How do you shop safely this holiday?

Published December 19, 2013

| FoxNews.com

How do you shop safely this holiday?

How do you shop safely this holiday?

The credit and debit card numbers of around 40 million people were stolen in a massive data breach at Target stores, which may have shoppers turning in even greater numbers to the web. But online shopping has its own hazards. Here’s how to stay safe.

Use Familiar Web Sites

Start at a trusted site rather than shopping with a search engine. Search results can get rigged to lead you astray, especially when you drift past the first few pages of links. If you know the site, chances are it's less likely to be a rip off. We all know Amazon.com and that it carries everything under the sun; likewise, just about every major retail outlet has an online store, from Best Buy to Home Depot. Beware misspellings or sites using a different top-level domain (a .net instead of a .com, for example)—those are the oldest tricks in the book. Yes, the sales on these sites might look enticing... that's how they get you into giving up your info.

Look for the Lock

Never ever, ever buy anything online using your credit card from a site that doesn't have SSL (secure sockets layer) encryption installed—at the very least. You'll know if it has it because the URL for the site will start with HTTPS:// (instead of just HTTP://) and an icon of a locked padlock will appear, typically in the status bar at the bottom of your Web browser. Never give anyone your credit card over e-mail. PayPal, however, is still a good, safe way to make a payment.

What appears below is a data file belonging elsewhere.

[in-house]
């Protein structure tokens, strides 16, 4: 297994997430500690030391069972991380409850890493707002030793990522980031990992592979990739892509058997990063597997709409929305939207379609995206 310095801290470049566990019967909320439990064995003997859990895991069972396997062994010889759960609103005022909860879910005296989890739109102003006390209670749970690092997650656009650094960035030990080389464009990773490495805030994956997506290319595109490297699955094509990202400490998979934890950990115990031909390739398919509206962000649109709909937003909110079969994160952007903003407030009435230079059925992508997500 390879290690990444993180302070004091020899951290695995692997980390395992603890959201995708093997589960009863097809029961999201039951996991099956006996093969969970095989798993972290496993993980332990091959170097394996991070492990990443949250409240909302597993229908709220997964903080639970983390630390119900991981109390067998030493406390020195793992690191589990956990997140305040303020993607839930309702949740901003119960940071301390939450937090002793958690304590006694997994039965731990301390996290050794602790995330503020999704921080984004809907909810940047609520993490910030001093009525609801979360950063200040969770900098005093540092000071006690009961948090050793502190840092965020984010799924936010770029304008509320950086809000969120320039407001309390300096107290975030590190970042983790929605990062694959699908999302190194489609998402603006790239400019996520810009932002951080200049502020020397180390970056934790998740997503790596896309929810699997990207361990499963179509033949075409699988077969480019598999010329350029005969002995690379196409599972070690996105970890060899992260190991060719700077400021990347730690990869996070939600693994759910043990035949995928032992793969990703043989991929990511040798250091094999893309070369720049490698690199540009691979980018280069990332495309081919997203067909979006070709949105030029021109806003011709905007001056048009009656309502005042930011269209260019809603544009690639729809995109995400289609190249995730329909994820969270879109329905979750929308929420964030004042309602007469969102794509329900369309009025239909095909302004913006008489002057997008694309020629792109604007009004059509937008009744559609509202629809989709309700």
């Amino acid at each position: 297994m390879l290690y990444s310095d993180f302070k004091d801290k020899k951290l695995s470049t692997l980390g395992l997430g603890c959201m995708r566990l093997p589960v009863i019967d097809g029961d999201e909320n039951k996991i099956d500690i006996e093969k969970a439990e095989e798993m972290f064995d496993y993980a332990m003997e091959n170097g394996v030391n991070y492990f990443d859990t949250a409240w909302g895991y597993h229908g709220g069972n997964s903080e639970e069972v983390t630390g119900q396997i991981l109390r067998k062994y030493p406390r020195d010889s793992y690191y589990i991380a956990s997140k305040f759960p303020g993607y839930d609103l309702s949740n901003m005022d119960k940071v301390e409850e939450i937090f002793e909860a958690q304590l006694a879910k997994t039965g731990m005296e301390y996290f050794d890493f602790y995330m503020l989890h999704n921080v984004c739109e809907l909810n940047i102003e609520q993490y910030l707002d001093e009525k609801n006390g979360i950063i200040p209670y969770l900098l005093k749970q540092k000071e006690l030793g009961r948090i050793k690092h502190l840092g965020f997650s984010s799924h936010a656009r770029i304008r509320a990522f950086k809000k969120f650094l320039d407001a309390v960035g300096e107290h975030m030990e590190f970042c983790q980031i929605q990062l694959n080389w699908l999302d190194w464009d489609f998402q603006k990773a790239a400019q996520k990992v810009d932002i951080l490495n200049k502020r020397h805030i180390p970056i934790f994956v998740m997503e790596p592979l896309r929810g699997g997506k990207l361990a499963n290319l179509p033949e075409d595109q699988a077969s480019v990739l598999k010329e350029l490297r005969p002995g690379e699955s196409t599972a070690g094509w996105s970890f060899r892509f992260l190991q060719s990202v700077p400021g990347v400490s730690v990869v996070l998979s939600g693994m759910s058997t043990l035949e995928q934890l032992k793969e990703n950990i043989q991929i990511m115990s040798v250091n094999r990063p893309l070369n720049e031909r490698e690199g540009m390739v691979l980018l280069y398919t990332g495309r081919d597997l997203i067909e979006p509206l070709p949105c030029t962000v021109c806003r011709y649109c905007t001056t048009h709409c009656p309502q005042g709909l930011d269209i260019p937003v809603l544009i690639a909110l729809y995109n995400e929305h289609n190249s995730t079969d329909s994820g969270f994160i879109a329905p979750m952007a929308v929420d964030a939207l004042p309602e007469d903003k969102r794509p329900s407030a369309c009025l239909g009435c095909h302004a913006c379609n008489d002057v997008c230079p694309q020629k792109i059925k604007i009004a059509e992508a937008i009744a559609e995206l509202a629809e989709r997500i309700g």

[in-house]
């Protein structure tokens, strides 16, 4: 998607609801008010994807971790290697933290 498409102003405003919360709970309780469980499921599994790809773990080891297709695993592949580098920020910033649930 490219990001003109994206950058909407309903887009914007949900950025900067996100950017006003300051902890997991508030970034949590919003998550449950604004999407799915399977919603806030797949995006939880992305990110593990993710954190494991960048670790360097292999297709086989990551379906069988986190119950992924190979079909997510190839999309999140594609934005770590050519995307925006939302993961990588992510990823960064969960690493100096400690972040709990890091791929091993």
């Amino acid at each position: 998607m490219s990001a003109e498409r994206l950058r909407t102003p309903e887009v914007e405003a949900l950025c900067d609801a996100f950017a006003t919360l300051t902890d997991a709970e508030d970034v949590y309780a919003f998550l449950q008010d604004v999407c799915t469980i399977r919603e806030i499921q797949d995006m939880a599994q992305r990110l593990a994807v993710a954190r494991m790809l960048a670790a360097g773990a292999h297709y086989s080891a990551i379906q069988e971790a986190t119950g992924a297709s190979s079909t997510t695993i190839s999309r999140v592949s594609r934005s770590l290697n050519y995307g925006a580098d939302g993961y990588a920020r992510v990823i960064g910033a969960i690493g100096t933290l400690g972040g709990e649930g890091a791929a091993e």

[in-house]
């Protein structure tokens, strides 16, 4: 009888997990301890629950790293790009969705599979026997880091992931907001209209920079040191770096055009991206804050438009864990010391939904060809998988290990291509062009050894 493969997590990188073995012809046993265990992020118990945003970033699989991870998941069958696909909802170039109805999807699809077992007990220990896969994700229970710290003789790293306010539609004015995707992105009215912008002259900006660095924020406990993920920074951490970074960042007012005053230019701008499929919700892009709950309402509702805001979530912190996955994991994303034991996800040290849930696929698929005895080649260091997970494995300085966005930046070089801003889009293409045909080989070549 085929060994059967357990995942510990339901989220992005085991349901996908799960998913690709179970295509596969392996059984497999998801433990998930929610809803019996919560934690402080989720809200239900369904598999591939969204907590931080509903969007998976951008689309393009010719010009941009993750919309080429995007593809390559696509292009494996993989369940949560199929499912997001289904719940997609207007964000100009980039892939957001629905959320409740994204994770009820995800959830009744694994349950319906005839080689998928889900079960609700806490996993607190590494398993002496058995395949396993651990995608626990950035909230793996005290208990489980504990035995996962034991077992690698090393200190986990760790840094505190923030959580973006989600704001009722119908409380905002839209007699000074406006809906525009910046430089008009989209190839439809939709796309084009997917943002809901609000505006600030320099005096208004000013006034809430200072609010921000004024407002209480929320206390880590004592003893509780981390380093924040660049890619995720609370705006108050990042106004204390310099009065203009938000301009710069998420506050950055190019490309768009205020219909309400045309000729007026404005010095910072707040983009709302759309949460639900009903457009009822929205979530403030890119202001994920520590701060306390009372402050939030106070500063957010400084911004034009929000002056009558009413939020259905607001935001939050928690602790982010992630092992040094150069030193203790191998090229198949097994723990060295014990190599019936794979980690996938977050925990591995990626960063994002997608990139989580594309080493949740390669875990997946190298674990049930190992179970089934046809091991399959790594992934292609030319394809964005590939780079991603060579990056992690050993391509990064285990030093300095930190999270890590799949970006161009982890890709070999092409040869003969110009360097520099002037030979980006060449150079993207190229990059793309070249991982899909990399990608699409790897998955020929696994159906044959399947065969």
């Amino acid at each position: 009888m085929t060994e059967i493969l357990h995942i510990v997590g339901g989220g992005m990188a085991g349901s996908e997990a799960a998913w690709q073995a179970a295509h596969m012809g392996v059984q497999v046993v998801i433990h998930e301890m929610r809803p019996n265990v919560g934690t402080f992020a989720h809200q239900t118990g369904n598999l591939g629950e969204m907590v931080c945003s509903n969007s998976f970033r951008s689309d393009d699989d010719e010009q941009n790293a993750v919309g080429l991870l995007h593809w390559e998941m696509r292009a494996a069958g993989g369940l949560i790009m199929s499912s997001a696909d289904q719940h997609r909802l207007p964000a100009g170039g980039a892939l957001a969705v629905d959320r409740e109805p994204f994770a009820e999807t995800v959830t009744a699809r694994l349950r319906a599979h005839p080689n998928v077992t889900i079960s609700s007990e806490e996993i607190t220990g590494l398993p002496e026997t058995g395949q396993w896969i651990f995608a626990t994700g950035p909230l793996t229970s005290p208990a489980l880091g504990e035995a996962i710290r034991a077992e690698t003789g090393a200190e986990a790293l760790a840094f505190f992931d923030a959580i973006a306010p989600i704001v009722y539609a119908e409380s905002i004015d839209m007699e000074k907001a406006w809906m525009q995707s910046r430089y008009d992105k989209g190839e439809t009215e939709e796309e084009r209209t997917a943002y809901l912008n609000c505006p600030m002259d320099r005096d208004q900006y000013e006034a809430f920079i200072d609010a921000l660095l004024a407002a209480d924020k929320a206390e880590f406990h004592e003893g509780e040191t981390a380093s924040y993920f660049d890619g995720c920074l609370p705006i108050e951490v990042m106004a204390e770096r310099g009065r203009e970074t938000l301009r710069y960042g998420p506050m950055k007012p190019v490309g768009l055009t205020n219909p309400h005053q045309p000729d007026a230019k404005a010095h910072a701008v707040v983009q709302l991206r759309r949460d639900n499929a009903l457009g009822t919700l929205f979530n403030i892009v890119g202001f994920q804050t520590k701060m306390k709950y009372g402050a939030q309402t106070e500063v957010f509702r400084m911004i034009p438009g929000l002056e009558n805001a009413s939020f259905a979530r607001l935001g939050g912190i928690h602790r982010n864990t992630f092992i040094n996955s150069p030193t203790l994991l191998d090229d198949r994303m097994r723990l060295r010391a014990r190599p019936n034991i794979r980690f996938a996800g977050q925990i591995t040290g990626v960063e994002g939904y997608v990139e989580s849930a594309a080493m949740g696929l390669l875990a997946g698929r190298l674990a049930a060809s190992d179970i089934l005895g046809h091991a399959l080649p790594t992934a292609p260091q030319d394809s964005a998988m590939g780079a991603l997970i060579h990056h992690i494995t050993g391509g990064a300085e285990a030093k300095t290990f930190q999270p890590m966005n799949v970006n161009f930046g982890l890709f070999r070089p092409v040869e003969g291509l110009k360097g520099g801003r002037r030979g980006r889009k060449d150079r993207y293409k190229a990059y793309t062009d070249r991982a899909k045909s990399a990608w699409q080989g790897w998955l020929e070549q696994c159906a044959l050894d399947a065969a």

Don't Tell All

No online shopping store is going to need your social security number or your birthday to do business. But if a bad-guy gets them, combined with your credit card number for purchases, they can do a lot of damage. When you can, default to giving up the least amount of information.

Check Statements

Don't wait for your bill to come at the end of the month. Go online regularly during the holiday season and look at electronic statements for your credit card, debit card, and checking accounts. Make sure you don't see any fraudulent charges, even originating from sites like PayPal (after all, there's more than one way to get to your money). If you do see something wrong, jump on the phone to address the matter quickly. In the case of credit cards, don't pay the bill until you know all your charges are accurate. You have 30 days to notify the bank or card issuer of problems, however; after that, you might be liable for the charges anyway!

Inoculate Your PC

Bad-guys don't just sit around waiting for you to give them data; sometimes they give you a little something extra to help things along. You need to protect against such Trojan horse malware with regular updates to your anti-virus program, something like Norton Internet Security or Bitdefender Total Security.

Read more stay-safe tips here

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